COMPARATIVE EXAMPLE 2

Two hundred parts (0.1 mole) of polyesterdiol having a molecular weight of 2,000 and prepared from ethylene glycol and adipic acid was mixed with 1.8 parts (0.02 mole) of 1,4-butanediol and 0.04 part of dibutyltin dilaurate. The polyol mixture was mixed with 20.1 parts of hexamethylene diisocyanate. The mixture was reacted in the same way as in Example 1 to give a thermoplastic polyurethan resin having a solution viscosity of 750 cps.

A film having a thickness of 100 microns was prepared from a methyl ethyl ketone solution of each of the resins obtained in Example 1 and Comparative Example 2 in a resin concentration of 20%. The films were left to stand in an atmosphere kept at a temperature of 70 C. and a relative humidity of 95% for one week and two weeks respectively. The properties and solution viscosities of these films were measured; and the results are shown in Table 2.

The plasticizing effects of the resins obtained in Example 1 and Comparative Example 2 are shown in Table 3.

                                  TABLE 2__________________________________________________________________________         Example 1       Comparative Example 2Treatment at 70 C. and 95%             One week                   Two weeks One week                                   Two weeksRH            Before             later later Before                             later later__________________________________________________________________________Tensile strength (kg/cm2)         350 340   330   380 250   130(percent retention)         (100)              (97)  (94) (100)                             (66)  (35)Elongation (%)         750 770   800   850 920   1,030(percent retention)         (100)             (103) (107) (100)                             (108) (121)100% modulus (kg/cm2)          40  40    40    50  44    42(percent retention)         (100)             (100) (100) (100)                             (88)  (83)Solution viscosity         515 500   490   750 350   210(cps at 25 C.)         (100)              (97)  (95) (100)                             (47)  (28)(percent retention)Mole ratio of (C) to the         0.167           --sum of (A) + (B) + (C)__________________________________________________________________________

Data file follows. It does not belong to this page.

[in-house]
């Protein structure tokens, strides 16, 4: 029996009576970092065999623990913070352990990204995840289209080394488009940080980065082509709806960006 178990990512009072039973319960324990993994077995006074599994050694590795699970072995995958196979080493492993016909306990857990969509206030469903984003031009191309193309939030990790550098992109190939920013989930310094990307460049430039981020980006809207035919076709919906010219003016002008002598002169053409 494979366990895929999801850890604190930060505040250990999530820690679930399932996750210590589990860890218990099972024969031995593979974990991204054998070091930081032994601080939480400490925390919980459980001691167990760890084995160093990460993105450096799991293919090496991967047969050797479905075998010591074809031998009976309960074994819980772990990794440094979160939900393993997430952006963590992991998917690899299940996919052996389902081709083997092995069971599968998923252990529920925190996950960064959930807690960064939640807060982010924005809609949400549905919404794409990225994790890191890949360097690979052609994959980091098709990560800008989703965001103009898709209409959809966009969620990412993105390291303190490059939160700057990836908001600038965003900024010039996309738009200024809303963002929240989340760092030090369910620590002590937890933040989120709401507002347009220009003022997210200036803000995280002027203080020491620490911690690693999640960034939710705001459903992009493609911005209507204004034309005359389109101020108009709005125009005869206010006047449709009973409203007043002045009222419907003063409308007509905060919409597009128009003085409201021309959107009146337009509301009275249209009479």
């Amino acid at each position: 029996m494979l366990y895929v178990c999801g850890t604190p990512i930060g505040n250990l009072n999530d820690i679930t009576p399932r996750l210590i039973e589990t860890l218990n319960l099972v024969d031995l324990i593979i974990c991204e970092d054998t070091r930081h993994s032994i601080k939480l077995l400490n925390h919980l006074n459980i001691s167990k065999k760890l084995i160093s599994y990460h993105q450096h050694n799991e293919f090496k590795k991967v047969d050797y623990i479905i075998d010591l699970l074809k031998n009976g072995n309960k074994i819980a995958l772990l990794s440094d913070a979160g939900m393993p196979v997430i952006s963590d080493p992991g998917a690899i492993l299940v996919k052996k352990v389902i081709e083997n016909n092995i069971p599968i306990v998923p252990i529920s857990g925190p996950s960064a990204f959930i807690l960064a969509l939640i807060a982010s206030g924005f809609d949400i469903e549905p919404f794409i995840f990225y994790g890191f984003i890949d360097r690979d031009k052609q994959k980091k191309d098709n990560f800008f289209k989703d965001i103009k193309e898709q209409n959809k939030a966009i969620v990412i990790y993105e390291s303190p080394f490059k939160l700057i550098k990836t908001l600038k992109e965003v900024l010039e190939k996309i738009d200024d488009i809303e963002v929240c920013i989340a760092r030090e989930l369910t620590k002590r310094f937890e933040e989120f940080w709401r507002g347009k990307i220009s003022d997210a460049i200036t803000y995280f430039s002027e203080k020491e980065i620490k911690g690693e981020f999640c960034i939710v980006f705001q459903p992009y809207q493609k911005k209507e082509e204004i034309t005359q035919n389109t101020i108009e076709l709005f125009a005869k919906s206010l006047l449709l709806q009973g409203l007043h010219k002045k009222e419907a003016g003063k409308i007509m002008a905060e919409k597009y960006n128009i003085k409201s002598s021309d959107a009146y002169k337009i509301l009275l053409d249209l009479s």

The properties of the films were measured by an autograph (Model IM-100, a product of Shimadzu Seisakusho Ltd.). The solution viscosity (which is a measure of molecular weight) was measured by using a methyl ethyl ketone solution of the sample having a nonvolatile content of 20% by means of a BM-type rotary viscometer (rotor #2; 30 revolutions).